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The Amsterdam-based merchant and mathematics enthusiast Adriaen Verwer (1654/5-1717) was one of the few in the Dutch Republic to respond to the first edition of Newton's Principia (1687). Based on a close study of his published work, his correspondence with the Scottish mathematician and astronomer David Gregory (1659-1708), and his annotations in his own copy of the first edition of the Principia, I shall scrutinize the impact of Newton's ideas on Verwer's thinking. The proposed analysis, which will add nuance to earlier findings, also has broader implications for our understanding of the introduction of Newton's ideas in the Dutch Republic, as will be shown.
|Number of pages||27|
|Journal||Notes and Records: The Royal Society Journal of the History of Science|
|Publication status||Published - 20 Sep 2020|
Bibliographical noteFunding Information:
I am indebted to A. H. van der Laan at Rotterdam Central Library for helping me to locate Joachim Oudaen’s letter to Adriaen Verwer of 2 July 1683; to Joseph Marshall, Head of Special Collections and the Centre for Research Collections at the University of Edinburgh, and his staff for kindly providing me with digital reproductions of material in their care; to Andrew M. A. Morris for commenting on an earlier version of this essay; to P. G. Hoftijzer and Marja Smolenaars for providing information on the distribution of the first edition of the Principia in the Dutch Republic; and to the two referees for this journal for their insightful comments. Research for this essay was funded by the Special Research Fund of the Vrije Universiteit Brussel under the form of a Research Professorship. This essay is dedicated to Jules-Henri Ducheyne, who was born when research for this essay was carried out.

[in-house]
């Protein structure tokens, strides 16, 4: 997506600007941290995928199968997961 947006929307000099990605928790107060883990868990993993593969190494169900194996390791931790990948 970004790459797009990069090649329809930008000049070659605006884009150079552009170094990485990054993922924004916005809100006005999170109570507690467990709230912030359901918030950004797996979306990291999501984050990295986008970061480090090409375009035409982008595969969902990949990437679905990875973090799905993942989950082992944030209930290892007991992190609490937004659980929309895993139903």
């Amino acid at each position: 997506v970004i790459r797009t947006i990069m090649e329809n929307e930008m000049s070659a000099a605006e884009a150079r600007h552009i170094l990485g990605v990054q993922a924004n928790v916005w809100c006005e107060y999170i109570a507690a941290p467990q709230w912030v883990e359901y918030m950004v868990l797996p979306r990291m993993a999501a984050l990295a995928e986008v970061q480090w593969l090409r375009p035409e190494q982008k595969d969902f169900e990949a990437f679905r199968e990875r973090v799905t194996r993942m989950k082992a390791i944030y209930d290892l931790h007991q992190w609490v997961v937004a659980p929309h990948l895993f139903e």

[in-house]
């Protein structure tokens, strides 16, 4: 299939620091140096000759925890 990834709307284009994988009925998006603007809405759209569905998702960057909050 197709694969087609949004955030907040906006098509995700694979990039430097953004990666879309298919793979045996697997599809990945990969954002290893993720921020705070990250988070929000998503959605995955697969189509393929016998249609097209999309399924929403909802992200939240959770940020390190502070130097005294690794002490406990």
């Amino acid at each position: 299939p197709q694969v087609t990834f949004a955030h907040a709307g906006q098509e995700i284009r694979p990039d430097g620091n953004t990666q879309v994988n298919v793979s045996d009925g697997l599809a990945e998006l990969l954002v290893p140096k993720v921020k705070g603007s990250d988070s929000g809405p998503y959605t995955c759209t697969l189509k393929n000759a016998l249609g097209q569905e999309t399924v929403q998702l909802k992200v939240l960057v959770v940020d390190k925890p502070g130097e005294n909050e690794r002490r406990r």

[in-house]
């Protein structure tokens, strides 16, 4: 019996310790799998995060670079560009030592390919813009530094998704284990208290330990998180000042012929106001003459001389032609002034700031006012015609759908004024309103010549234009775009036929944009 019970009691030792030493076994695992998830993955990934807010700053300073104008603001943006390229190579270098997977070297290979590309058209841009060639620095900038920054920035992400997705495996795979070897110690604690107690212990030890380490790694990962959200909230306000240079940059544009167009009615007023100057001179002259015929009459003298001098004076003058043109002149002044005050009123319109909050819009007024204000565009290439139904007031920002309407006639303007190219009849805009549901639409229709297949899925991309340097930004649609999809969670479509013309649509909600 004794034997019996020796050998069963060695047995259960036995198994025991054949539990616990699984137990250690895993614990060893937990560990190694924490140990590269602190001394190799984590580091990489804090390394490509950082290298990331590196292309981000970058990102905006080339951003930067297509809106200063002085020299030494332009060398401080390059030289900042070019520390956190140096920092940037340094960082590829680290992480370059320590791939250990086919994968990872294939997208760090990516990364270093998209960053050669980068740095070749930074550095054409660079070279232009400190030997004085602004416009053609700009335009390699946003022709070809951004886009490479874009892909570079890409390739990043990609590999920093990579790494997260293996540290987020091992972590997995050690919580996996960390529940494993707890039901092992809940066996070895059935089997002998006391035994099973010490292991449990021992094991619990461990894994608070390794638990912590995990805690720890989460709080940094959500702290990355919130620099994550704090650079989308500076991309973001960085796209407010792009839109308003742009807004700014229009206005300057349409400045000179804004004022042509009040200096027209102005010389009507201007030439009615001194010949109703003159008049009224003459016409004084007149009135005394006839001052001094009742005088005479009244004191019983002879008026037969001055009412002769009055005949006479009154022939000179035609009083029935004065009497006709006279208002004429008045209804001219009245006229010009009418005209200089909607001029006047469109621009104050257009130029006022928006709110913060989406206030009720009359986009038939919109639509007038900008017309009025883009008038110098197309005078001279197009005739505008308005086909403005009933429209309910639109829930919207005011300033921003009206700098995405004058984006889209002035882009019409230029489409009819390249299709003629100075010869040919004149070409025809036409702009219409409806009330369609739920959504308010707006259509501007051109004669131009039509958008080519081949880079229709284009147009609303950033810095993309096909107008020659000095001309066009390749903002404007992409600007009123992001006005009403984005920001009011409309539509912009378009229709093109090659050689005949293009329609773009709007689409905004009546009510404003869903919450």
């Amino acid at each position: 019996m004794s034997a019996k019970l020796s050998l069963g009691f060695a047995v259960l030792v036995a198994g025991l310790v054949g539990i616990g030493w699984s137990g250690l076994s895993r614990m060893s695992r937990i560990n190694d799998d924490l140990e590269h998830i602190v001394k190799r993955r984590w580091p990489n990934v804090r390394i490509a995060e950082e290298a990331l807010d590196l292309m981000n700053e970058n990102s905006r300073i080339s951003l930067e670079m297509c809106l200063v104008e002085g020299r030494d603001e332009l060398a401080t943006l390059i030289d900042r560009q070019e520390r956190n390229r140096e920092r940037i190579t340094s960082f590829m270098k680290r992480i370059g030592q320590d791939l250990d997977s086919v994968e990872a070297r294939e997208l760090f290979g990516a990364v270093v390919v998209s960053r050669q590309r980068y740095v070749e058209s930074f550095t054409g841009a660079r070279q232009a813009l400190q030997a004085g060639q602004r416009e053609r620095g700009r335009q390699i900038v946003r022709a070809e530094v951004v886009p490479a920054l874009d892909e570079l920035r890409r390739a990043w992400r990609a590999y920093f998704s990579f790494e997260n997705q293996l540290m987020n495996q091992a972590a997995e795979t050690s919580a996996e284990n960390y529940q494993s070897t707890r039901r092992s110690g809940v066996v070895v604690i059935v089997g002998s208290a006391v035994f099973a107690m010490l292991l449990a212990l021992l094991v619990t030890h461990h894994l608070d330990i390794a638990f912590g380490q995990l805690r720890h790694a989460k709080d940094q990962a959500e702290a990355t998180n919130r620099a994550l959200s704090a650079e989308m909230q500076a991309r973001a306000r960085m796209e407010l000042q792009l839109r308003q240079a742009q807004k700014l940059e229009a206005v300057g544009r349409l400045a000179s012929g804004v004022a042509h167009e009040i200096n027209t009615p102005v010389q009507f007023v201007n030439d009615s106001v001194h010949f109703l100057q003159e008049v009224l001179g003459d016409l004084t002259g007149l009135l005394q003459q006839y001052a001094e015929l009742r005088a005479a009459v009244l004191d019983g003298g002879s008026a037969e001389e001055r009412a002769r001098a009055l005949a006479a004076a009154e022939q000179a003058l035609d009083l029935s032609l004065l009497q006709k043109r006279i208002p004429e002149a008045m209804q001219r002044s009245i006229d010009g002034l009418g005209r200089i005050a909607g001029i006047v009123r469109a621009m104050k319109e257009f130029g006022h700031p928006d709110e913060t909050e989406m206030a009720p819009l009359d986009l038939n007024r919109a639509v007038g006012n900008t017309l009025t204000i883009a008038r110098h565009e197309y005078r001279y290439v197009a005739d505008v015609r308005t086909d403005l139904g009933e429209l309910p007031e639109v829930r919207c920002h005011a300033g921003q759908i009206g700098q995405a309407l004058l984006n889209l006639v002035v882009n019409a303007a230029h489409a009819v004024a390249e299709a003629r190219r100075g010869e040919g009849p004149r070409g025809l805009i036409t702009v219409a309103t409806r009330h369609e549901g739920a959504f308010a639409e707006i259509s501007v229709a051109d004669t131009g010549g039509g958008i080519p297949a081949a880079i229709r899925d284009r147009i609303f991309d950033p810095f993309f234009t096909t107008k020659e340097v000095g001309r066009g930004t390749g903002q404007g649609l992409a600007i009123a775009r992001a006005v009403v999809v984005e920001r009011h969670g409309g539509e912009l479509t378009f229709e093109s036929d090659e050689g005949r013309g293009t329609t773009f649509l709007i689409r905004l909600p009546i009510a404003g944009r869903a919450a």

© 2019 The Author(s).
Copyright 2022 Elsevier B.V., All rights reserved.
- Isaac Newton
- Adriaen Verwer
- David Gregory
- Baruch de Spinoza
- , early Dutch ‘Newtonianism’
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